of the oldest and interesting group of buildings in New Toronto, are those on
the grounds of the former
Dr. Daniel K. Clark was the superintendent of the Queen
Street Asylum during the inception of the Mimico
Branch. He worked closely with Kivas Tully, the
provincial architect at the time, and Samuel Matheson, a landscape gardener, to
design and create the village like setting on the 52-hectare site. (
Dr. Nelson Henry Beemer became the first superintendent of the Mimico Asylum
first occupants in 1889 were 10 male patients and 2 attendants from the Queen
Street Asylum who were sent there to ready the institution for the influx of
inmates. Dr. Beemer was a strong believer in meaningful work as a form of
rehabilitative therapy. But, like all other male and female asylum inmate labourers in
The Assembly Hall, located on the southeast corner of Kipling and Lakeshore, "was originally constructed using patient labour in 1897 to provide the residents of the Lakeshore Psychiatric Hospital with a recreational facility and a place to come together as a community; as such, it served as a place of healing, celebration and worship. In the earliest days, the second floor of the Assembly Hall was used for performances and dances by the residents of the Psychiatric Hospital - and on Sundays the chairs were turned to face the chapel at the south end so the residents could worship." (City of Toronto Council Report, 1998/03/04).
Cecilia Paine, an Associate Professor at the
I was provided the following photographs from a former
resident of New Toronto, Mr. George Mallen. The first is an old postcard
showing the asylum in 1910 during a cricket match. (Credit:
seems to have been quite the popular sport in the early 1900's. The
sports news sections of the newspapers consistently provided reports of the
matches, players and scores. The Mimico Asylum
Cricket Club seemed to be the team to beat in those days. In fact, in
August 1905, three of Mimico's players were selected
for the International Cricket team to play against the
Another interesting story that I came across described the
buying practices of food for the asylum. The May 19th, 1900 edition of
the Toronto Daily Star touts that the Ontario Government had the best system of
meat supply in existence. The article talks about how the buyer would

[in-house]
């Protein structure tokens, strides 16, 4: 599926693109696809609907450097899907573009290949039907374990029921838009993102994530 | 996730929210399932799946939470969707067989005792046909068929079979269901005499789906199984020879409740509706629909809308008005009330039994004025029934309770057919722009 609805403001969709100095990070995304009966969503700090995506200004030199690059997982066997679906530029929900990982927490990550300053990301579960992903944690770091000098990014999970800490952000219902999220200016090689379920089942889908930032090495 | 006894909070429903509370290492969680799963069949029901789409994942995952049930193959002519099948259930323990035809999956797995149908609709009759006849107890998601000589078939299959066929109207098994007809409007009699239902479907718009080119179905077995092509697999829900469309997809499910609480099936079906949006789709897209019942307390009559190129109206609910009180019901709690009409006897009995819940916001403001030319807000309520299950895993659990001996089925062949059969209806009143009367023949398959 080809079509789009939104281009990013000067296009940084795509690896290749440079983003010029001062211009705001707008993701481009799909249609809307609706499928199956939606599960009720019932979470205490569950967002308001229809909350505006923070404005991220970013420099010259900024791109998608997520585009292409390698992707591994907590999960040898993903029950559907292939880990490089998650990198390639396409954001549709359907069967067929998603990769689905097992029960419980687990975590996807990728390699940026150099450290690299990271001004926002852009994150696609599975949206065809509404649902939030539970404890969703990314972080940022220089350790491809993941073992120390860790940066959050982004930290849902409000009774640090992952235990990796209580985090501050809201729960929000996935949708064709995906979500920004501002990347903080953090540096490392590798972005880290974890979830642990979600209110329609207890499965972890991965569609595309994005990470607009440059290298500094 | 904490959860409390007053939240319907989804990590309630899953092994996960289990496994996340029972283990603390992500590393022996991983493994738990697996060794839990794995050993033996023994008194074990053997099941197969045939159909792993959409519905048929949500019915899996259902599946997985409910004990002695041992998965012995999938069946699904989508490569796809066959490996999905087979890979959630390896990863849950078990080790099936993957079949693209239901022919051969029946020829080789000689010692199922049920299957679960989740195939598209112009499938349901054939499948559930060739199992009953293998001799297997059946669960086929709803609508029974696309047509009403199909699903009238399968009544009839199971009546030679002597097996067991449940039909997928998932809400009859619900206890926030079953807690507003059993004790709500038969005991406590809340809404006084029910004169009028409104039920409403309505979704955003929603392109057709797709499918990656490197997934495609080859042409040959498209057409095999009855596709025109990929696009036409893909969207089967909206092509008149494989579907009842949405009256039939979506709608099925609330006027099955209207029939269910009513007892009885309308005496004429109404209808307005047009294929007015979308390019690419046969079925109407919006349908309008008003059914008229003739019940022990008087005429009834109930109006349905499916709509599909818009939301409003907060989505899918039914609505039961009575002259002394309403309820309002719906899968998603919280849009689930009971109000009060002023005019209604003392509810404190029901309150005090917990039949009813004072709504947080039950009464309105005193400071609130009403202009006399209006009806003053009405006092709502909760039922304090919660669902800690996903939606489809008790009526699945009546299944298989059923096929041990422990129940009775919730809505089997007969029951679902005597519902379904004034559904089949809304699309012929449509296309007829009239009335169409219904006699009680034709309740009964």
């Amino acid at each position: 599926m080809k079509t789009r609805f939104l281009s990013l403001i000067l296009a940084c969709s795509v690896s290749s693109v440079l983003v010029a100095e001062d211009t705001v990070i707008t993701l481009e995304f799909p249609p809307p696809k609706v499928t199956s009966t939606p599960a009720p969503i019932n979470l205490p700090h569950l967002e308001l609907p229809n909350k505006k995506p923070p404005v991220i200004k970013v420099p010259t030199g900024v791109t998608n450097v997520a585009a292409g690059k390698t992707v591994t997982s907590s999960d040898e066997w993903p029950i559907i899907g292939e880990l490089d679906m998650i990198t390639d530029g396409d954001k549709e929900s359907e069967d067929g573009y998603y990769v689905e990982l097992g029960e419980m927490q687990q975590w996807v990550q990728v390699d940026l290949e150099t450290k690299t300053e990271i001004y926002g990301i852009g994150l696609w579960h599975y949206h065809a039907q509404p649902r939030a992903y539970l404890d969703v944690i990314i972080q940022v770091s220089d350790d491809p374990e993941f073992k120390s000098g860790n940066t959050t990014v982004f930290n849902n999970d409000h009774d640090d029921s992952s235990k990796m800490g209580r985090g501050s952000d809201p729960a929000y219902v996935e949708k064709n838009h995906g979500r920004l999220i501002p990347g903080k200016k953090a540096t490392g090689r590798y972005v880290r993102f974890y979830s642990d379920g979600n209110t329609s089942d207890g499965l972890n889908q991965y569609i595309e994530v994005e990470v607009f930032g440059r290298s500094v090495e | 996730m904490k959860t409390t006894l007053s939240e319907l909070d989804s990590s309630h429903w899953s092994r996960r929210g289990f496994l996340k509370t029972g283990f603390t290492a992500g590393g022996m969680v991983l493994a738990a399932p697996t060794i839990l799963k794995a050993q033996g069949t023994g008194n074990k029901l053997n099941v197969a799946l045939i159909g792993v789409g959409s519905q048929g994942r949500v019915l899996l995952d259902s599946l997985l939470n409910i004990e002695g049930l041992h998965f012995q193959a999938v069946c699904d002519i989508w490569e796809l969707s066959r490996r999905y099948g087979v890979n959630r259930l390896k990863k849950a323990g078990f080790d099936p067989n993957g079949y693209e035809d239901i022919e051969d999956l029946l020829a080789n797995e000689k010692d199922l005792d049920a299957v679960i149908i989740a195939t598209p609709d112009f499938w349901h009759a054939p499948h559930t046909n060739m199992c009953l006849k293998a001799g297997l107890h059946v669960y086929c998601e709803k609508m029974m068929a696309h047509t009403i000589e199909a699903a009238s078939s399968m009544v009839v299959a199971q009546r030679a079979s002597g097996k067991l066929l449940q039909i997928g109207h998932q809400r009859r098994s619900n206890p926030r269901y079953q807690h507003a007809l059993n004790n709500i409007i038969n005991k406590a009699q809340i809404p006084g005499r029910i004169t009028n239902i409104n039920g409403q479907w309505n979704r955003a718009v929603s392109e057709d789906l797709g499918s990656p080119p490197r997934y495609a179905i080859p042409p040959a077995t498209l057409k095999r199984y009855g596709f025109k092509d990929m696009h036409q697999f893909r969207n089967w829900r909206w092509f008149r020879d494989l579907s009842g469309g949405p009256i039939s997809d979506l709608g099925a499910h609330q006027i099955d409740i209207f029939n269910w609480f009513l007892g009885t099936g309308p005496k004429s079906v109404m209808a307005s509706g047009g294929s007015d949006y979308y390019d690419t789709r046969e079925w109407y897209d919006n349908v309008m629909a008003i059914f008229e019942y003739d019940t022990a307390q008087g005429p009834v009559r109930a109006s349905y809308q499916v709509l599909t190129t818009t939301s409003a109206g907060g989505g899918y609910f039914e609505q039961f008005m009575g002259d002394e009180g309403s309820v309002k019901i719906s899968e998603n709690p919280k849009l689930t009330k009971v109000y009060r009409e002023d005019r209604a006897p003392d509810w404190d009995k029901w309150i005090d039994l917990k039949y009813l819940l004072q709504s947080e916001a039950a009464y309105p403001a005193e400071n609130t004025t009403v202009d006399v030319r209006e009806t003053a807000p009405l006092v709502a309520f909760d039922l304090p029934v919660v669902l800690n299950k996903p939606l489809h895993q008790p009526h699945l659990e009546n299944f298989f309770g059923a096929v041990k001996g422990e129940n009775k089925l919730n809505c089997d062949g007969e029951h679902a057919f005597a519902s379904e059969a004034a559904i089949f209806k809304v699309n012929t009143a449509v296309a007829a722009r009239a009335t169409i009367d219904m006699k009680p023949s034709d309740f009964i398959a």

scour the country to select the choicest of animals, which were brought to
By the late 1930’s, the hospital was in such a state of disrepair, it was described as a “firetrap” during an inspection. In 1959, Dr. H.C. Moorhouse became the new superintendent and revitalized the entire facility. The Assembly Hall was used for square dances, religious services and local celebrations until the hospital closed it doors in September 1979.
In 1999, Teeple Architects and Lett/Smith Architects, with McBride Group Construction, began restoration on the Assembly Hall. On Valentine’s Day 2000, Mayor Mel Lastman hosted the official groundbreaking. Opening celebrations were held during May and June of 2001. Today, the Hall is a vital community centre, with rental facilities for both public and private use.
Given the buildings' "looney" past, there are, not surprisingly, a few ghost stories that have risen up over the years. Check out the Toronto Ghosts and Hauntings' website and the Para-Researcher's of Ontario website.
The Humber College Website gives some details on the recent and upcoming renovation, and it also has an old photo from 1900 with a picturesque map of the grounds which is now the Robert A. Gordon Learning Centre. The architects, Taylor Hazell Architects Ltd., commissioned for the restoration, include several pages detailing the renovation & restoration of the various buildings in one of their promotional brochures. Start at page 6 of this Adobe document, and find more historical facts and pictures!